The Ministry of Planning and Investment has drafted a new set of rules which seek to make it easier for local and foreign venture capital funds to operate in Vietnam, where startups are in dire need of funding.

The move is the government’s latest effort to achieve its goal to turn the country into a startup nation with 5,000 tech firms by 2020.

According to the draft recently published by the ministry’s Agency for Enterprise Development, the funds can acquire licenses within three days since application and there are no limits on their size.

At the moment, investment funds in Vietnam are managed in accordance with laws on securities investment funds, meaning that they must have a minimum capital of VND50 billion (US$2.2 million), or at least 100 investors.

Many private investors or angel investors want to establish venture funds but cannot meet such “high and strict” requirements, given their budgets often range between $5,000 and $50,000, the agency said, citing a survey.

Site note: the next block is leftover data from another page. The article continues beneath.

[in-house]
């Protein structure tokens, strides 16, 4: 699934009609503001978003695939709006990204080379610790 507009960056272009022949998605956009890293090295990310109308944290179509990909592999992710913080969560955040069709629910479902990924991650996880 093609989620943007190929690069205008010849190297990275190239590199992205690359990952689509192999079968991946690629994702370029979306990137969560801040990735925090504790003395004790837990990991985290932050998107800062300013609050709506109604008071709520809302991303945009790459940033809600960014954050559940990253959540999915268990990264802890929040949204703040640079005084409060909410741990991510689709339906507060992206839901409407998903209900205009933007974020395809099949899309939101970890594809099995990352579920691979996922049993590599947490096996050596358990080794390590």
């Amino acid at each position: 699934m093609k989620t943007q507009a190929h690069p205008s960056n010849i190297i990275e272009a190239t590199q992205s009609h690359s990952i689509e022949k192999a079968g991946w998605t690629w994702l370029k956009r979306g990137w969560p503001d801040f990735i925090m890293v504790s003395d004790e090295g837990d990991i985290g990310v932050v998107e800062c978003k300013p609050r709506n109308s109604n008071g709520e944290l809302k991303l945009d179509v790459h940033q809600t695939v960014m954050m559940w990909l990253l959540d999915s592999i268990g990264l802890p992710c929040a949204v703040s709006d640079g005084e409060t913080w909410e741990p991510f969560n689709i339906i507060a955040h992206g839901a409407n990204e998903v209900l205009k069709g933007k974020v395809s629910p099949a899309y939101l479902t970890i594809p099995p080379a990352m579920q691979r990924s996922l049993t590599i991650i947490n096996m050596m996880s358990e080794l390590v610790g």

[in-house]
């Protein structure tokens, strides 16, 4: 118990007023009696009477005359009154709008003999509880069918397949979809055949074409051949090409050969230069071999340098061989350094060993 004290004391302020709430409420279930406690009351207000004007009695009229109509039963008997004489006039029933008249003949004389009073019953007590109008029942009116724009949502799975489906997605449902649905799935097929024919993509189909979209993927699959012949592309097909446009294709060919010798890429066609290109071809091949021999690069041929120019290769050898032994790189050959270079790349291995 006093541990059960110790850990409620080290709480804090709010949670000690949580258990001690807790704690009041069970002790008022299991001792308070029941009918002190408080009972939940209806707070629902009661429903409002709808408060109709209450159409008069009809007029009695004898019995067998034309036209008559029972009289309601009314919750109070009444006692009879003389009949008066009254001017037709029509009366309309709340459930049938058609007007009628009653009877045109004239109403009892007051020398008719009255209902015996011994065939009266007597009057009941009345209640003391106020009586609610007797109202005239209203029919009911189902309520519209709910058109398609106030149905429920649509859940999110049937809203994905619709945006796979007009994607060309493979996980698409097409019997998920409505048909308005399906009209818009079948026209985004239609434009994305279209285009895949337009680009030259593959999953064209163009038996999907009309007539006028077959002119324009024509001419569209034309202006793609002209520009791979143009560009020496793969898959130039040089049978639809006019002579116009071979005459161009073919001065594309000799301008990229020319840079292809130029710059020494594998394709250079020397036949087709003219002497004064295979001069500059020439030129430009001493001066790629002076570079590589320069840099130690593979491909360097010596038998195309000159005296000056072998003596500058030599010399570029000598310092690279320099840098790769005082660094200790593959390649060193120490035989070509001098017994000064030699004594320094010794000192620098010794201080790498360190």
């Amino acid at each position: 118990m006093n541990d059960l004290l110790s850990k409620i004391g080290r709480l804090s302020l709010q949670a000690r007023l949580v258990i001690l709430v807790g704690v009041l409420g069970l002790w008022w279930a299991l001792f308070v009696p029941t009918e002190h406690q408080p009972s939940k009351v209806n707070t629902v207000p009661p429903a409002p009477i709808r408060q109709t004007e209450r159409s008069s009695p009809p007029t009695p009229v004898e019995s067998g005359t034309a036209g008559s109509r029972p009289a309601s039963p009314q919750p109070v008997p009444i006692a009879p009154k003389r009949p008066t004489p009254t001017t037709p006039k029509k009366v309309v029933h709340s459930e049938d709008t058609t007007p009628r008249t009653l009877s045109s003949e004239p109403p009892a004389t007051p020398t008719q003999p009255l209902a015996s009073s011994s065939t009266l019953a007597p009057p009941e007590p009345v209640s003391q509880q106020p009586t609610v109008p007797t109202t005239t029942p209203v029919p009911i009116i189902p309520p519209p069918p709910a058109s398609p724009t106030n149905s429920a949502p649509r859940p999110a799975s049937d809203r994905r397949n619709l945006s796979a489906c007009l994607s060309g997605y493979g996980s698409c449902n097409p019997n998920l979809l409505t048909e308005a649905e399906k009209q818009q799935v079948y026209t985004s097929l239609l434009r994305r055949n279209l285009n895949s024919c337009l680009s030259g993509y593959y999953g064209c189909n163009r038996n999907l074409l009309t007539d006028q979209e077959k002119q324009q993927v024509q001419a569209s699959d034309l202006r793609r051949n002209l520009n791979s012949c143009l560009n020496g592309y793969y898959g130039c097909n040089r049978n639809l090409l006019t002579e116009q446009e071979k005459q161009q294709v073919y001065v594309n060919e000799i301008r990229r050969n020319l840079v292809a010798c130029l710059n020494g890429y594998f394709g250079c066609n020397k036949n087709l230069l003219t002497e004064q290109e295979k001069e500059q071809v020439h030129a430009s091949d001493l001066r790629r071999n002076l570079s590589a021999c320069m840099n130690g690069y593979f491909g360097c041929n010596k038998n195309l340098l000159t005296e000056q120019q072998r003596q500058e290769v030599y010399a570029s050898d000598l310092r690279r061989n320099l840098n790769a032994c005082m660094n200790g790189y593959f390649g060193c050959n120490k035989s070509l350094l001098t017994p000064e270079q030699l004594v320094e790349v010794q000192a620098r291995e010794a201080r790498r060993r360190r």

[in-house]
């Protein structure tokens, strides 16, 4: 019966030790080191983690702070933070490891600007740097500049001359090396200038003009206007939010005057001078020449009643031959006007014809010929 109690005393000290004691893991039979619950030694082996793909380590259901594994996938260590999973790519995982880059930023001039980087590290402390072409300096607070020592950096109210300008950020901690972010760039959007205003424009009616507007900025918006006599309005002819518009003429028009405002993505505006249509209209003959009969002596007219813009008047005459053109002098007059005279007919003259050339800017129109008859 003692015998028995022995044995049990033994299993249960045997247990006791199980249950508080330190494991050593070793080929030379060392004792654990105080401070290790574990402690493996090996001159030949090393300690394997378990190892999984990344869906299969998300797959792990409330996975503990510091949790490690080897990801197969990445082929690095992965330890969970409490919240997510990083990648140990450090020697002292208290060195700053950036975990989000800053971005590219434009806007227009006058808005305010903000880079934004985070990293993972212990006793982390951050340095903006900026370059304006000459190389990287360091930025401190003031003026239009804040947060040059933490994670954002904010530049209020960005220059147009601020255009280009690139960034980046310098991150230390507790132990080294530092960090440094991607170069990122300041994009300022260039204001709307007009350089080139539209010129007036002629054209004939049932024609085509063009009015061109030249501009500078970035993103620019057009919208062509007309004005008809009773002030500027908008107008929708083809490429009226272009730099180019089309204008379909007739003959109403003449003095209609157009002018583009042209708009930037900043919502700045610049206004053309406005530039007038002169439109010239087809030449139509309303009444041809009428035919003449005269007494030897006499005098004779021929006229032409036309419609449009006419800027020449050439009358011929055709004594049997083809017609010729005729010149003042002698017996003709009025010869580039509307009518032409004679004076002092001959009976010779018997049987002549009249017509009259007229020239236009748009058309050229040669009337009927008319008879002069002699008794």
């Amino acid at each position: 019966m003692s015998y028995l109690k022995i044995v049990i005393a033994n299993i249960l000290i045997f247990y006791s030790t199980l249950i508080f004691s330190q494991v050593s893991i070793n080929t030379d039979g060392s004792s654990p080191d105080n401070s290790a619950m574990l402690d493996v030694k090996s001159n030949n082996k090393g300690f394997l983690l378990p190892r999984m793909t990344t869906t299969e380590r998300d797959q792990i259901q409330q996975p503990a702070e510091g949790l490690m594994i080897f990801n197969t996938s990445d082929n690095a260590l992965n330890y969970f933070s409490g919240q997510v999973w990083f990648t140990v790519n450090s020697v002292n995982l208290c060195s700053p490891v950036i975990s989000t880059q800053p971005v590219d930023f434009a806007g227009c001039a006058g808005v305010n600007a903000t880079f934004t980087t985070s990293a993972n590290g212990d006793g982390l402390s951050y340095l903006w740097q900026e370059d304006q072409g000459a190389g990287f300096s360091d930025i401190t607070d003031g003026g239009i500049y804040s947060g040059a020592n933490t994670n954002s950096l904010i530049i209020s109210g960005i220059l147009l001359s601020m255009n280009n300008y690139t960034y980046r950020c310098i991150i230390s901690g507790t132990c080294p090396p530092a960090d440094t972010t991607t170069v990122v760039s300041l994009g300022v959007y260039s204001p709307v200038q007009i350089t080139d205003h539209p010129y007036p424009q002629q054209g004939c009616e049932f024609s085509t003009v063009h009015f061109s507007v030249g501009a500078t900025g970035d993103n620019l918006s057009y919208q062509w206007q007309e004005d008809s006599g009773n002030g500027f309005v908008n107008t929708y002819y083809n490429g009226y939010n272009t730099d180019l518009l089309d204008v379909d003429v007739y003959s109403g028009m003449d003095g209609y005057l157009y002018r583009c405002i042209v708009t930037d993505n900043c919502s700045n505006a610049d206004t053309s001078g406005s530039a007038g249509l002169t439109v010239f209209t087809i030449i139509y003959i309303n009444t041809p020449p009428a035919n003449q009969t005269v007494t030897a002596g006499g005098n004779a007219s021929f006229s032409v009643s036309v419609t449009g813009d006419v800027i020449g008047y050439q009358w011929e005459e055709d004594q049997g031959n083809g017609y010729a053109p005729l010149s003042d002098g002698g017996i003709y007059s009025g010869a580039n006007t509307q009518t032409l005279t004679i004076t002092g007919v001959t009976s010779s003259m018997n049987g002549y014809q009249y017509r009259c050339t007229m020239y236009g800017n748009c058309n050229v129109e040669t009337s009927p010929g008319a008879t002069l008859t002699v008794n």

Most existing funds are managed by local banks and big companies, such as Vietcombank and state-owned energy giant PetroVietnam.

They rarely invest in startups, especially those in their initial stages, and mostly eye projects worth hundreds of thousands of dollars, according to the agency.

Source: Vietnam to ease venture capital rules to realize ‘startup nation’ dream | Business | Thanh Nien Daily

About the author

Leave a Reply

This site uses Akismet to reduce spam. Learn how your comment data is processed.

Sign Up for Our Newsletter

Get notified of our weekly selection of news

You May Also Like

Vietnam’s Blue Economy Potential and Opportunities for Investors

The sea and coastal areas of Vietnam account for approximately 47-48 percent of the country’s GDP. Vietnam Briefing highlights some distinct characteristics of the blue economy as well as opportunities for investors.

Why Binh Duong is a Magnet for FDI in Vietnam?

The province, with its 30 industrial zones is second only to Ho Chi Minh City, in terms of FDI attraction.

Vietnam’s Opportunities and Challenges for Investors

For years, Vietnam has aimed to reduce its direct ownership in key state companies and promote private ownership. Nevertheless, equitization and divestment have not yet taken place as scheduled and have experienced constant delays.